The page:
Inch-ma-home, Cambridge - Does not expect Butler to read all three volumes [of 'The Golden Bough']: 'I quite understand that to many minds the descriptions of foolish and absurd customs which make up the bulk of the book may be tedious and even painful'; had a happy winter in Rome, but had to cut short their visit to return because their tenant left their house in Cambridge early.

Letter from J. G. Frazer to 'Master' [Henry Montagu Butler]

Inch-ma-home, Cambridge - Thanks him for his letter giving his permission to use his name on the memorial [to the Australian government on preserving the anthropological record of 'primitive men now left on the globe']; other signatories are Professors [Sir Richard] Jebb, [Frederic?] Maitland, [Charles] Waldstein [later Walston], [James?] Ward, [Henry Francis?] Pelham, Andrew Lang, Henry Jackson, and James Bryce, and of Cambridge science men, [Sir Michael?] Foster, [Alfred?] Newton, [Sir Francis?] Darwin, [John Newport] Langley, [Adam?] Sedgwick.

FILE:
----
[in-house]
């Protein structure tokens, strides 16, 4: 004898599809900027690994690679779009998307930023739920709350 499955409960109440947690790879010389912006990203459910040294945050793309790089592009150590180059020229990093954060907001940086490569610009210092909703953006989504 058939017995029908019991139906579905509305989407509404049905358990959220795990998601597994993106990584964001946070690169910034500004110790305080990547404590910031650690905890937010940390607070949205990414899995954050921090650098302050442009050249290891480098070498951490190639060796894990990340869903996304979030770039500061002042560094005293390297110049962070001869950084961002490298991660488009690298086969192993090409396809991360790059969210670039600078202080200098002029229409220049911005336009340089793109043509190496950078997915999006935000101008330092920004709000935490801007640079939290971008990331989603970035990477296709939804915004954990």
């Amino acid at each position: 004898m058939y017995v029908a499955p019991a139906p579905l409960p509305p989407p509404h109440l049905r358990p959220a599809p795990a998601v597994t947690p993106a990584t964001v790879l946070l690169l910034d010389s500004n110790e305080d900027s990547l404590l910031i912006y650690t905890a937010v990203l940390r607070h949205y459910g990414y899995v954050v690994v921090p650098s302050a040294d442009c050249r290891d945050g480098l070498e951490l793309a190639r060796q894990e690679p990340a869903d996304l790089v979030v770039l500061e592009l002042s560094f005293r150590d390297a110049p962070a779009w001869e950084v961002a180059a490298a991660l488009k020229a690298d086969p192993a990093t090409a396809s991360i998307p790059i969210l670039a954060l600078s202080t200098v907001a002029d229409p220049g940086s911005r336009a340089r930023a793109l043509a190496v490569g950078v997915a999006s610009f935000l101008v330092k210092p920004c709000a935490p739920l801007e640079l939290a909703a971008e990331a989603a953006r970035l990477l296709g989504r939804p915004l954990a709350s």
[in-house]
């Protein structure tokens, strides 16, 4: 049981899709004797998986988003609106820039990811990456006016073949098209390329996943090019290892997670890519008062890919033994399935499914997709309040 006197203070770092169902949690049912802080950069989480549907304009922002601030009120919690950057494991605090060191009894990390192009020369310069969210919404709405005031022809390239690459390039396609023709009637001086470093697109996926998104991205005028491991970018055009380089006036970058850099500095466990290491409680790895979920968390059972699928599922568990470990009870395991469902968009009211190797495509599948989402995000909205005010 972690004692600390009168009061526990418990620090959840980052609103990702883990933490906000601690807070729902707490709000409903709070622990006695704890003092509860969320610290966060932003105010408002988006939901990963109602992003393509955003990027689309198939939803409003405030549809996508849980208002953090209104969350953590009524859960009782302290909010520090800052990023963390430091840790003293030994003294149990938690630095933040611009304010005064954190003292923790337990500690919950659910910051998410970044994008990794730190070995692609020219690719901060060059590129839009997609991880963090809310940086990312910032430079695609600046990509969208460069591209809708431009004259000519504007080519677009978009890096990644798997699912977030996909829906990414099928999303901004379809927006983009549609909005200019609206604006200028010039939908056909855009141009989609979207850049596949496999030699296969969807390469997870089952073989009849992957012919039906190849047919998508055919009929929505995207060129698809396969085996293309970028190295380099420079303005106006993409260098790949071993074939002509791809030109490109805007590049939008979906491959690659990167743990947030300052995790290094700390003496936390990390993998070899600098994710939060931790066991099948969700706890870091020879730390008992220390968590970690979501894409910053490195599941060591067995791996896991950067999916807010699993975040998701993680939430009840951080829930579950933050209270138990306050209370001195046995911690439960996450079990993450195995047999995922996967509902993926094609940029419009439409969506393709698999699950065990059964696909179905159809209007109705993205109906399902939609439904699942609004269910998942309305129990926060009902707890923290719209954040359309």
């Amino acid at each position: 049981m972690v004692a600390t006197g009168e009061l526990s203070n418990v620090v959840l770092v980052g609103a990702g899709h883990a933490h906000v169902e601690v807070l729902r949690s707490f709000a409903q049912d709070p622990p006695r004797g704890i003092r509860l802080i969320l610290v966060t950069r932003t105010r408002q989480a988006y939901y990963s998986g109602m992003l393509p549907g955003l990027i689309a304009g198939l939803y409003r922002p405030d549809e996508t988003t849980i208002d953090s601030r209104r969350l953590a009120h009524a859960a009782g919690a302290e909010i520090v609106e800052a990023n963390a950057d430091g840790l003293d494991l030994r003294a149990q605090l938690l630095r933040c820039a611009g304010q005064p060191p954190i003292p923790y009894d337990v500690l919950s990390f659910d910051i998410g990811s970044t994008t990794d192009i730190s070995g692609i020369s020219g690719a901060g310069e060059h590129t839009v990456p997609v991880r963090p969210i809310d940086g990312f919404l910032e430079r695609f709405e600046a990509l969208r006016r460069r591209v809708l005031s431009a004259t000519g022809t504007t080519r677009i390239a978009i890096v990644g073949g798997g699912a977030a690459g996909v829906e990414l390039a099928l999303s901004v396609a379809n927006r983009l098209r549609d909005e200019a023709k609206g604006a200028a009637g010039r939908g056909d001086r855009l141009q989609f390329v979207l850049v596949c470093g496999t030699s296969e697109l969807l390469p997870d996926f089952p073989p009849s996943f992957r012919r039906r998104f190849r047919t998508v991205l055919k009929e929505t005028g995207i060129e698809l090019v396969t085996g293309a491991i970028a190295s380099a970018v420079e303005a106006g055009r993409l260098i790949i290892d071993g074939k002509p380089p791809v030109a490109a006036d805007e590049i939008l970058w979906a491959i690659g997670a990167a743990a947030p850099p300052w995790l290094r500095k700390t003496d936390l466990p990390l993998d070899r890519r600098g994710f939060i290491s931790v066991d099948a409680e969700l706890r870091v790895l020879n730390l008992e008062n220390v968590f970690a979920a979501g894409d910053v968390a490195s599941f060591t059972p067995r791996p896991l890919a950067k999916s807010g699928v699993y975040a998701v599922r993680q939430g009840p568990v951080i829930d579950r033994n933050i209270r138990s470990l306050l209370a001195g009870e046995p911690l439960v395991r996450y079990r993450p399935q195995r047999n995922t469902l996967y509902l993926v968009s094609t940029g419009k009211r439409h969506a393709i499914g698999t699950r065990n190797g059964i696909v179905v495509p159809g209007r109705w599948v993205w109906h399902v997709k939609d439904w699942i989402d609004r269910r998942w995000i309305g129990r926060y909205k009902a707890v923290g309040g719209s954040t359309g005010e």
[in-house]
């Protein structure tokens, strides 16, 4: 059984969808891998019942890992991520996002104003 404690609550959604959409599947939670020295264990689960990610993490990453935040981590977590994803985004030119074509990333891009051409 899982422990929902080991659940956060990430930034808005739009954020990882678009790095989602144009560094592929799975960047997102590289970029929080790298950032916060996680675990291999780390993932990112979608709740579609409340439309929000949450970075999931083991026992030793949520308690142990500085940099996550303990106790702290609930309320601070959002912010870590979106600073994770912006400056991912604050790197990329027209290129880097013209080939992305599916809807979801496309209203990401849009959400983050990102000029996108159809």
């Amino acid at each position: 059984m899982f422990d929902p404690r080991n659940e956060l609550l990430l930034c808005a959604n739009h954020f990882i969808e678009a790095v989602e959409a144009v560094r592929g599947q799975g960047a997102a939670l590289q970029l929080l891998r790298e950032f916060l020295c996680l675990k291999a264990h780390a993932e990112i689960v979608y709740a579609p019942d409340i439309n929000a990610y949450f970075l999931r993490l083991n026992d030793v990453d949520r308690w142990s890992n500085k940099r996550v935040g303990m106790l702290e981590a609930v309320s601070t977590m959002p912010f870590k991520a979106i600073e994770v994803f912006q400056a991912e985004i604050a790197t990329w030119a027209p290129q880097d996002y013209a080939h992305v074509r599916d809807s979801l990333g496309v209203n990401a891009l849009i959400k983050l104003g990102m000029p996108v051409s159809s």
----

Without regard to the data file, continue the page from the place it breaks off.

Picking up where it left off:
Letter from H. Montagu Butler to J. G. Frazer

Trinity Lodge, Cambridge - Writing on the blank leaf of a letter from H. McLeod Innes to himself, he forwards the letter containing the minute of Trinity College Council in which Frazer is asked to give one or two courses of lectures suitable for candidates preparing for Classical Tripos Part II; he will be paid fifty guineas for each course; hopes he will comply with the proposal.

Letter from Caroline Trevelyan to Elizabeth Trevelyan